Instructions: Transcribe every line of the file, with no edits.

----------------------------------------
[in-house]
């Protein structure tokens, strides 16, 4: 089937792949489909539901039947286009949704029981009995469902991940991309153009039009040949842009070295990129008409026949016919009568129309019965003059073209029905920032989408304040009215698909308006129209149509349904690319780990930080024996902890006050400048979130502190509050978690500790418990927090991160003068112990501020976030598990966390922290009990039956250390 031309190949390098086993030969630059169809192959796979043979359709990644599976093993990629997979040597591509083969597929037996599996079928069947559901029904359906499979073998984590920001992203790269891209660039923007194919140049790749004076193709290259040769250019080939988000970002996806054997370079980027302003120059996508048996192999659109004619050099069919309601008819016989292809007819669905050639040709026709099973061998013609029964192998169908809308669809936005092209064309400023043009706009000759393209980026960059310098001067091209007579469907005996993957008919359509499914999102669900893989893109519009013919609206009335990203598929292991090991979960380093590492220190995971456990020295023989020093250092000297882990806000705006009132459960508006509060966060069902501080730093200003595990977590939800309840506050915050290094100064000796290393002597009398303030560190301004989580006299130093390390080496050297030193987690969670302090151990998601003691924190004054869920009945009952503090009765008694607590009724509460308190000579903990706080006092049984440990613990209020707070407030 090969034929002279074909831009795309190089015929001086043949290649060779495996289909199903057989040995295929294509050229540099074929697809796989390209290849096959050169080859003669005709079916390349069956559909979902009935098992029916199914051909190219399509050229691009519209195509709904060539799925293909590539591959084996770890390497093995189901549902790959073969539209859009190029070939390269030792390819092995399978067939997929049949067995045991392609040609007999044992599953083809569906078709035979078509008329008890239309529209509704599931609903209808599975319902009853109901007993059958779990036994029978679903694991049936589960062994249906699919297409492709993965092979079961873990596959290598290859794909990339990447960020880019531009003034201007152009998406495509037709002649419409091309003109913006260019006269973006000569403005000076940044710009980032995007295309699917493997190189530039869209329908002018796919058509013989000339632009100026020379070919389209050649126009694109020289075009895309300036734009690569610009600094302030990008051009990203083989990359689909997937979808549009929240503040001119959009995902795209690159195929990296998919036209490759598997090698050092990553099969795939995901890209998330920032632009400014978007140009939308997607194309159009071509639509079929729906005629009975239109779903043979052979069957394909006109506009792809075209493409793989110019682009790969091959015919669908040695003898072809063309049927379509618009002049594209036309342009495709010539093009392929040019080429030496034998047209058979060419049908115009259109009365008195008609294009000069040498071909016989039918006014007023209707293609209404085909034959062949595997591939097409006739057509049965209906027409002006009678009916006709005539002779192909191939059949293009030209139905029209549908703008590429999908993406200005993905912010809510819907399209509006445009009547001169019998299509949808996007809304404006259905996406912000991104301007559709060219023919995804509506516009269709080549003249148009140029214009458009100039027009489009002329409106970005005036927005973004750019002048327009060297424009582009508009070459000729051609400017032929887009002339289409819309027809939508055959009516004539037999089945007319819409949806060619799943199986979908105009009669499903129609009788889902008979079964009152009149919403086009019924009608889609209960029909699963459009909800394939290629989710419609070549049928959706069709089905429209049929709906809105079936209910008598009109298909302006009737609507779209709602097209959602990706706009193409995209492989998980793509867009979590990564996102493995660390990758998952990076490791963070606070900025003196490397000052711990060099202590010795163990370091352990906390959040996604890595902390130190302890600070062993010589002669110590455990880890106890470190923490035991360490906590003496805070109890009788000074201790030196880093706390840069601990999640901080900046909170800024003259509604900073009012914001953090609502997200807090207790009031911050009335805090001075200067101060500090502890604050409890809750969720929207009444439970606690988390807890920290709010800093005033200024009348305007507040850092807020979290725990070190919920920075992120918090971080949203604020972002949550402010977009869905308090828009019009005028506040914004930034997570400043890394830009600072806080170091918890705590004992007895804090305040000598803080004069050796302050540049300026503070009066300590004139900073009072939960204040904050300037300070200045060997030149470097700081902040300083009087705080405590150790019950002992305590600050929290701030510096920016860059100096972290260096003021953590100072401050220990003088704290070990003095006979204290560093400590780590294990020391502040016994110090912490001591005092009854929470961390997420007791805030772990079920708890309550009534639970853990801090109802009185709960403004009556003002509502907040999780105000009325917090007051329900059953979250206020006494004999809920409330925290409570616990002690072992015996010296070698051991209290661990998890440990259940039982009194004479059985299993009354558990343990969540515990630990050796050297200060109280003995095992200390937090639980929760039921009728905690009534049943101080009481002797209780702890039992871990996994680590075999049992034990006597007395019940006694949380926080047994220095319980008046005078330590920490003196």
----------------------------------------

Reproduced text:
[in-house]
């Protein structure tokens, strides 16, 4: 089937792949489909539901039947286009949704029981009995469902991940991309153009039009040949842009070295990129008409026949016919009568129309019965003059073209029905920032989408304040009215698909308006129209149509349904690319780990930080024996902890006050400048979130502190509050978690500790418990927090991160003068112990501020976030598990966390922290009990039956250390 031309190949390098086993030969630059169809192959796979043979359709990644599976093993990629997979040597591509083969597929037996599996079928069947559901029904359906499979073998984590920001992203790269891209660039923007194919140049790749004076193709290259040769250019080939988000970002996806054997370079980027302003120059996508048996192999659109004619050099069919309601008819016989292809007819669905050639040709026709099973061998013609029964192998169908809308669809936005092209064309400023043009706009000759393209980026960059310098001067091209007579469907005996993957008919359509499914999102669900893989893109519009013919609206009335990203598929292991090991979960380093590492220190995971456990020295023989020093250092000297882990806000705006009132459960508006509060966060069902501080730093200003595990977590939800309840506050915050290094100064000796290393002597009398303030560190301004989580006299130093390390080496050297030193987690969670302090151990998601003691924190004054869920009945009952503090009765008694607590009724509460308190000579903990706080006092049984440990613990209020707070407030 090969034929002279074909831009795309190089015929001086043949290649060779495996289909199903057989040995295929294509050229540099074929697809796989390209290849096959050169080859003669005709079916390349069956559909979902009935098992029916199914051909190219399509050229691009519209195509709904060539799925293909590539591959084996770890390497093995189901549902790959073969539209859009190029070939390269030792390819092995399978067939997929049949067995045991392609040609007999044992599953083809569906078709035979078509008329008890239309529209509704599931609903209808599975319902009853109901007993059958779990036994029978679903694991049936589960062994249906699919297409492709993965092979079961873990596959290598290859794909990339990447960020880019531009003034201007152009998406495509037709002649419409091309003109913006260019006269973006000569403005000076940044710009980032995007295309699917493997190189530039869209329908002018796919058509013989000339632009100026020379070919389209050649126009694109020289075009895309300036734009690569610009600094302030990008051009990203083989990359689909997937979808549009929240503040001119959009995902795209690159195929990296998919036209490759598997090698050092990553099969795939995901890209998330920032632009400014978007140009939308997607194309159009071509639509079929729906005629009975239109779903043979052979069957394909006109506009792809075209493409793989110019682009790969091959015919669908040695003898072809063309049927379509618009002049594209036309342009495709010539093009392929040019080429030496034998047209058979060419049908115009259109009365008195008609294009000069040498071909016989039918006014007023209707293609209404085909034959062949595997591939097409006739057509049965209906027409002006009678009916006709005539002779192909191939059949293009030209139905029209549908703008590429999908993406200005993905912010809510819907399209509006445009009547001169019998299509949808996007809304404006259905996406912000991104301007559709060219023919995804509506516009269709080549003249148009140029214009458009100039027009489009002329409106970005005036927005973004750019002048327009060297424009582009508009070459000729051609400017032929887009002339289409819309027809939508055959009516004539037999089945007319819409949806060619799943199986979908105009009669499903129609009788889902008979079964009152009149919403086009019924009608889609209960029909699963459009909800394939290629989710419609070549049928959706069709089905429209049929709906809105079936209910008598009109298909302006009737609507779209709602097209959602990706706009193409995209492989998980793509867009979590990564996102493995660390990758998952990076490791963070606070900025003196490397000052711990060099202590010795163990370091352990906390959040996604890595902390130190302890600070062993010589002669110590455990880890106890470190923490035991360490906590003496805070109890009788000074201790030196880093706390840069601990999640901080900046909170800024003259509604900073009012914001953090609502997200807090207790009031911050009335805090001075200067101060500090502890604050409890809750969720929207009444439970606690988390807890920290709010800093005033200024009348305007507040850092807020979290725990070190919920920075992120918090971080949203604020972002949550402010977009869905308090828009019009005028506040914004930034997570400043890394830009600072806080170091918890705590004992007895804090305040000598803080004069050796302050540049300026503070009066300590004139900073009072939960204040904050300037300070200045060997030149470097700081902040300083009087705080405590150790019950002992305590600050929290701030510096920016860059100096972290260096003021953590100072401050220990003088704290070990003095006979204290560093400590780590294990020391502040016994110090912490001591005092009854929470961390997420007791805030772990079920708890309550009534639970853990801090109802009185709960403004009556003002509502907040999780105000009325917090007051329900059953979250206020006494004999809920409330925290409570616990002690072992015996010296070698051991209290661990998890440990259940039982009194004479059985299993009354558990343990969540515990630990050796050297200060109280003995095992200390937090639980929760039921009728905690009534049943101080009481002797209780702890039992871990996994680590075999049992034990006597007395019940006694949380926080047994220095319980008046005078330590920490003196």